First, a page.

One of the orders will direct the transportation secretary to propose allowing liquefied natural gas, a liquid form of the fuel, to be shipped in approved rail cars, a change that could increase its flow between terminals and markets.

The executive orders could also speed projects in Texas.

Trump praises Sisi as critics reiterate concern for human rights

Energy investors vying for permits to build oil export terminals along the Gulf Coast say they have worked closely with Trump officials in a bid to speed regulatory reviews of facilities capable of loading supertankers.

US and state agencies overseeing permit applications have taken too long to approve projects, the investors said, adding they were worried their projects would miss the most profitable years of the US crude export boom.

Four energy groups led by Trafigura AG, Carlyle Group, Enterprise Products Partners LP and Enbridge Inc have applied to build terminals in Texas.

 

Maine: Drunk driver Joseph Busch, 26, causes 3-car crash in Norridgewock

Deputies said Joseph Busch’s blood alcohol content was twice the legal limit when he tried to pass a vehicle in Norridgewolk and caused a three-car crash.

NORRIDGEWOCK, Maine — Somerset County sheriff’s deputies responded to a three-car crash Tuesday in Norridgewock where one driver was later charged with being under the influence.

According to the Somerset County Sheriff’s Office, 26-year-old Joseph Busch of New Portland was driving a 2012 Nissan Altima and tried to pass 61-year-old Vaugh Mercier of Cornville on the right hand side of Madison Road.

Chief Deputy James Ross said there was not enough room for Busch to pass, and he rear-ended Mercier’s 2000 Jeep Grand Cherokee.

Norridgewock Car Crash

The impact caused Mercier’s vehicle to slide into a 2004 Dodge Stratus being driven by 48-year-old Nicole Knowles of Cornville.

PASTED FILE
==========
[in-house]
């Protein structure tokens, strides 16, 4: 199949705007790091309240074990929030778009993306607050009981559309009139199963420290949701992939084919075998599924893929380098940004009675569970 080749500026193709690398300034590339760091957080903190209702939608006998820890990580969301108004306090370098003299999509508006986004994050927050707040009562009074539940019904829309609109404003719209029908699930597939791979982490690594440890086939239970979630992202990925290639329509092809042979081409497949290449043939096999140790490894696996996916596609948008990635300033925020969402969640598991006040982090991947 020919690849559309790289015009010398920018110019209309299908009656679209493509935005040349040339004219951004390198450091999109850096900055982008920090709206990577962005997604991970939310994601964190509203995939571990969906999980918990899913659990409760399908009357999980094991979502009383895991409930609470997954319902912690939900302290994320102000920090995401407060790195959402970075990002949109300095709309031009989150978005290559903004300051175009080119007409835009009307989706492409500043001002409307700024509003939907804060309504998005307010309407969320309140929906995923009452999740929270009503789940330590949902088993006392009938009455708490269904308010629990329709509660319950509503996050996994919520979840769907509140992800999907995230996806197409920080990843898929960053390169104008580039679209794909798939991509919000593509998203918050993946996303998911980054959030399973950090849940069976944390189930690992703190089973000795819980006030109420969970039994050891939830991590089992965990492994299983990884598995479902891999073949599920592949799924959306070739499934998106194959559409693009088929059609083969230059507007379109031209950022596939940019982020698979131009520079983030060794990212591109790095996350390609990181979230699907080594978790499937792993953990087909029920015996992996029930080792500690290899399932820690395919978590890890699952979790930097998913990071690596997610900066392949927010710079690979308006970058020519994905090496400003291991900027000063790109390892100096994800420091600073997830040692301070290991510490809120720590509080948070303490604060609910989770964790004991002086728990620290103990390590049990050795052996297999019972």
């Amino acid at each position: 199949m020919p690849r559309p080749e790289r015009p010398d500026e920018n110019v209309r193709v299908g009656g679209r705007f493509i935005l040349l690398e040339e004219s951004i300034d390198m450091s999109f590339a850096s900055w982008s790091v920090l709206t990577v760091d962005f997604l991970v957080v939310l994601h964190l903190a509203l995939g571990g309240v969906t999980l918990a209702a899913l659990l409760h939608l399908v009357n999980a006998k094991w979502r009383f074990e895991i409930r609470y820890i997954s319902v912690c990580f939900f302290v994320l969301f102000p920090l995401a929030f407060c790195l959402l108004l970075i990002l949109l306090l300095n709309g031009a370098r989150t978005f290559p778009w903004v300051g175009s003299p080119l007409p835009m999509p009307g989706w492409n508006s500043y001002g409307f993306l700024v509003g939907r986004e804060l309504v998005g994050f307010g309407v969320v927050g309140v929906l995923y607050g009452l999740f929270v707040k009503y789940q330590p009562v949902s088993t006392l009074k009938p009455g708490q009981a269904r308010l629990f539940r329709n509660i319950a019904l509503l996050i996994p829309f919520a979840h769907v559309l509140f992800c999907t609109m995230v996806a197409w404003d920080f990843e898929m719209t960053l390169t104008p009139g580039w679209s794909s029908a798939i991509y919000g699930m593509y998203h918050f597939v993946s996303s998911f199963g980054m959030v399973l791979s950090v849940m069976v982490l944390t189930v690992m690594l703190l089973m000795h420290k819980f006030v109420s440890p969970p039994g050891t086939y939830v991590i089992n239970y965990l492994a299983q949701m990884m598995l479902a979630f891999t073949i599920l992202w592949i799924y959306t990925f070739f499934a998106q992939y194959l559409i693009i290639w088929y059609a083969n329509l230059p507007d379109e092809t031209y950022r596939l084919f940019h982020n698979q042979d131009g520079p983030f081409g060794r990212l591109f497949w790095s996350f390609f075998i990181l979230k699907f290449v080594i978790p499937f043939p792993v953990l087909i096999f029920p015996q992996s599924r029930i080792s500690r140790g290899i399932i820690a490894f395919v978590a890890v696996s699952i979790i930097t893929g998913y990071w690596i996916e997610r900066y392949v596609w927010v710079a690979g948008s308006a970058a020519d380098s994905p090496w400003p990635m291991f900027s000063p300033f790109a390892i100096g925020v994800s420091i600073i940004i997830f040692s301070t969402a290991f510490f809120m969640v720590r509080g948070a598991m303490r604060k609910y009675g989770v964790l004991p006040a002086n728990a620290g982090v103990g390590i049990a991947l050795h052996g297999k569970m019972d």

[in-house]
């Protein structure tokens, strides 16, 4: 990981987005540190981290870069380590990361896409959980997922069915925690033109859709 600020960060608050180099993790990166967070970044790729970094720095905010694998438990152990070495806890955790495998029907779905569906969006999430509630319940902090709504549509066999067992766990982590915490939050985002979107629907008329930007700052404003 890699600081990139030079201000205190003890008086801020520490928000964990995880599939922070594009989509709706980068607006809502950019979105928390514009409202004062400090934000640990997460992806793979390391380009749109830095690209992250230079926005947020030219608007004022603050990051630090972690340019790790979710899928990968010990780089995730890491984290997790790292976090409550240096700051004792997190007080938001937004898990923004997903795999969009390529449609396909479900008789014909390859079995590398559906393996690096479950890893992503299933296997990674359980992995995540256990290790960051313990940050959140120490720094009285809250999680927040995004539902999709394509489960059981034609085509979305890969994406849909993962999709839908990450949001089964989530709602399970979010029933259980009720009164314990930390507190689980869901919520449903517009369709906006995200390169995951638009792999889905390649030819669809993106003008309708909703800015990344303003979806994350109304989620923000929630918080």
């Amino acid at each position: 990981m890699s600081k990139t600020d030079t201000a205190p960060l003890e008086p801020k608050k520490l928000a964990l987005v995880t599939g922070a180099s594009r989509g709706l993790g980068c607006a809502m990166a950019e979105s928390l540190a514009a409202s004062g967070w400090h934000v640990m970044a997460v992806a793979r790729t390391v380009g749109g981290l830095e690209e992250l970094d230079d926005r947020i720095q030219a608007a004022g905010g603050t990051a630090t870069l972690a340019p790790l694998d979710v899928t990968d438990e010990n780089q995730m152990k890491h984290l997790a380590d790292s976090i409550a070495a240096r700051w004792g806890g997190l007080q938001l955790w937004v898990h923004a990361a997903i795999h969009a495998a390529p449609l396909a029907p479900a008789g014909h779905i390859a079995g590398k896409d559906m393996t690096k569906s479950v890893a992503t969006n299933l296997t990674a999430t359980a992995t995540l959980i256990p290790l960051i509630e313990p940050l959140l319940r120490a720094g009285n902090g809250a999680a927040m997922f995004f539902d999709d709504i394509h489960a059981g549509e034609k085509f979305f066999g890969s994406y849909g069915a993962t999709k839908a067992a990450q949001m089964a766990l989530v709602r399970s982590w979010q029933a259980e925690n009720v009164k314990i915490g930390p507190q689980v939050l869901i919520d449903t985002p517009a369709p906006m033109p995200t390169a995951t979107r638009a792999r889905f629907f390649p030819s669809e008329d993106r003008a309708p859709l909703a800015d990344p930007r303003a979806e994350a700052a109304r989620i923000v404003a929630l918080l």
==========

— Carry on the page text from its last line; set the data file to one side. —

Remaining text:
Norridgewock Car Crash

Mercier was taken to a hospital by ambulance for a possible back injury.

Both Knowles and Busch were uninjured in the crash, deputies said.

The sheriff’s office said deputies at the Somerset County Jail conducted a sobriety test on Busch where his blood alcohol content was twice the legal limit.

Busch was combative with law enforcement, Ross said, and was charged with OUI with priors and criminal threatening.

‘Huge mistake’: Fears of arms race as US, Russia suspend INF pact

The US suspended the INF Treaty after accusing Russia of violating the pact with its 9M729 missile system [Yuri Kochetkov/EPA]
The US suspended the INF Treaty after accusing Russia of violating the pact with its 9M729 missile system [Yuri Kochetkov/EPA]

In an escalating standoff over nuclear weapons, Russia and the United States have suspended compliance with the Cold War-era Intermediate-Range Nuclear Forces (INF) Treaty, prompting fears of a new arms race that analysts and politicians say could push the world “much closer” to a nuclear war.

The long-running dispute between Washington and Moscow came to a head on Friday when US President Donald Trump accused Russia of violating the 1987 bilateral treaty with “impunity”, and announced his government was suspending its obligations under the landmark pact.

Pledging to “move forward” with its own military response options, Trump said the US will withdraw from the accord  in six months unless Moscow destroyed land-based missiles allegedly deployed in violation of the treaty.

In a tit-for-tat move on Saturday, Russian President Vladimir Putin said he was also suspending Moscow’s participation in the agreement.

“Our American partners have announced they were suspending their participation in the treaty and we will do the same,” he said in a televised meeting with his defence and foreign ministers.

“They have announced they will conduct research and development, and we will act accordingly.”

Russia will start work on creating new missiles, including hypersonic weapons, he said, adding that Moscow will not deploy such weapons in the European part of the country or elsewhere unless the US does so.

‘Huge mistake’

The reciprocal moves effectively terminate a pact regarded as one of the most important safeguards against nuclear war.